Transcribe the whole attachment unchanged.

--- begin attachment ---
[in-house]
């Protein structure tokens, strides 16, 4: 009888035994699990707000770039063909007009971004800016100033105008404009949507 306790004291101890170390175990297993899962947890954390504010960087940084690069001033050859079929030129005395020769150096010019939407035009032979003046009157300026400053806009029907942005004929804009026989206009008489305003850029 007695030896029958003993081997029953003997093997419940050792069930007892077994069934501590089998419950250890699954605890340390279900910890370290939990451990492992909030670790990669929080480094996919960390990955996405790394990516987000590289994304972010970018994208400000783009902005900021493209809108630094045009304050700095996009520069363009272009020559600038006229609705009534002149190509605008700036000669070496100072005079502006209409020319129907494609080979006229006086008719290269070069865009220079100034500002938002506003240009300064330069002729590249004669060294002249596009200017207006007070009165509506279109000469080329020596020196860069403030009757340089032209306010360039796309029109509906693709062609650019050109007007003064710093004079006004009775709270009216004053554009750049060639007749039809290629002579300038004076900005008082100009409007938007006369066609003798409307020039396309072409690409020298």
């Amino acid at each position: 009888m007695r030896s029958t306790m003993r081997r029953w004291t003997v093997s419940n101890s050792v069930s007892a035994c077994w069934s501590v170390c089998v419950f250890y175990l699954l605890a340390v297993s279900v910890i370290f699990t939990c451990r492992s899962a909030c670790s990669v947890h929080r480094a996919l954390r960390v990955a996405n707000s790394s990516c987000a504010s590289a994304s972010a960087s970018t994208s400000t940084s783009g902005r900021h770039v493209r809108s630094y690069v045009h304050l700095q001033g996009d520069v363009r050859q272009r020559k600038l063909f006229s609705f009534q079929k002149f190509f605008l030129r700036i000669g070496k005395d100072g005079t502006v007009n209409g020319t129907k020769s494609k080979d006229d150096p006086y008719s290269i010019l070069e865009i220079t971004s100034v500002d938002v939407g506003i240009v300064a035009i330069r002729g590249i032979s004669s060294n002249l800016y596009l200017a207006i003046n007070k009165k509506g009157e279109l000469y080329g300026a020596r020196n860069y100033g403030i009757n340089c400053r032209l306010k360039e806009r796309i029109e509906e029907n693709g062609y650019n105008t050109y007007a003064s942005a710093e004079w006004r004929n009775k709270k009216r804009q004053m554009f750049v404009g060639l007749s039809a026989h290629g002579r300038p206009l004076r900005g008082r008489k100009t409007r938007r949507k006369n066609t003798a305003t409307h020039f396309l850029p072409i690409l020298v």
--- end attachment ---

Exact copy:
[in-house]
């Protein structure tokens, strides 16, 4: 009888035994699990707000770039063909007009971004800016100033105008404009949507 306790004291101890170390175990297993899962947890954390504010960087940084690069001033050859079929030129005395020769150096010019939407035009032979003046009157300026400053806009029907942005004929804009026989206009008489305003850029 007695030896029958003993081997029953003997093997419940050792069930007892077994069934501590089998419950250890699954605890340390279900910890370290939990451990492992909030670790990669929080480094996919960390990955996405790394990516987000590289994304972010970018994208400000783009902005900021493209809108630094045009304050700095996009520069363009272009020559600038006229609705009534002149190509605008700036000669070496100072005079502006209409020319129907494609080979006229006086008719290269070069865009220079100034500002938002506003240009300064330069002729590249004669060294002249596009200017207006007070009165509506279109000469080329020596020196860069403030009757340089032209306010360039796309029109509906693709062609650019050109007007003064710093004079006004009775709270009216004053554009750049060639007749039809290629002579300038004076900005008082100009409007938007006369066609003798409307020039396309072409690409020298």
């Amino acid at each position: 009888m007695r030896s029958t306790m003993r081997r029953w004291t003997v093997s419940n101890s050792v069930s007892a035994c077994w069934s501590v170390c089998v419950f250890y175990l699954l605890a340390v297993s279900v910890i370290f699990t939990c451990r492992s899962a909030c670790s990669v947890h929080r480094a996919l954390r960390v990955a996405n707000s790394s990516c987000a504010s590289a994304s972010a960087s970018t994208s400000t940084s783009g902005r900021h770039v493209r809108s630094y690069v045009h304050l700095q001033g996009d520069v363009r050859q272009r020559k600038l063909f006229s609705f009534q079929k002149f190509f605008l030129r700036i000669g070496k005395d100072g005079t502006v007009n209409g020319t129907k020769s494609k080979d006229d150096p006086y008719s290269i010019l070069e865009i220079t971004s100034v500002d938002v939407g506003i240009v300064a035009i330069r002729g590249i032979s004669s060294n002249l800016y596009l200017a207006i003046n007070k009165k509506g009157e279109l000469y080329g300026a020596r020196n860069y100033g403030i009757n340089c400053r032209l306010k360039e806009r796309i029109e509906e029907n693709g062609y650019n105008t050109y007007a003064s942005a710093e004079w006004r004929n009775k709270k009216r804009q004053m554009f750049v404009g060639l007749s039809a026989h290629g002579r300038p206009l004076r900005g008082r008489k100009t409007r938007r949507k006369n066609t003798a305003t409307h020039f396309l850029p072409i690409l020298v």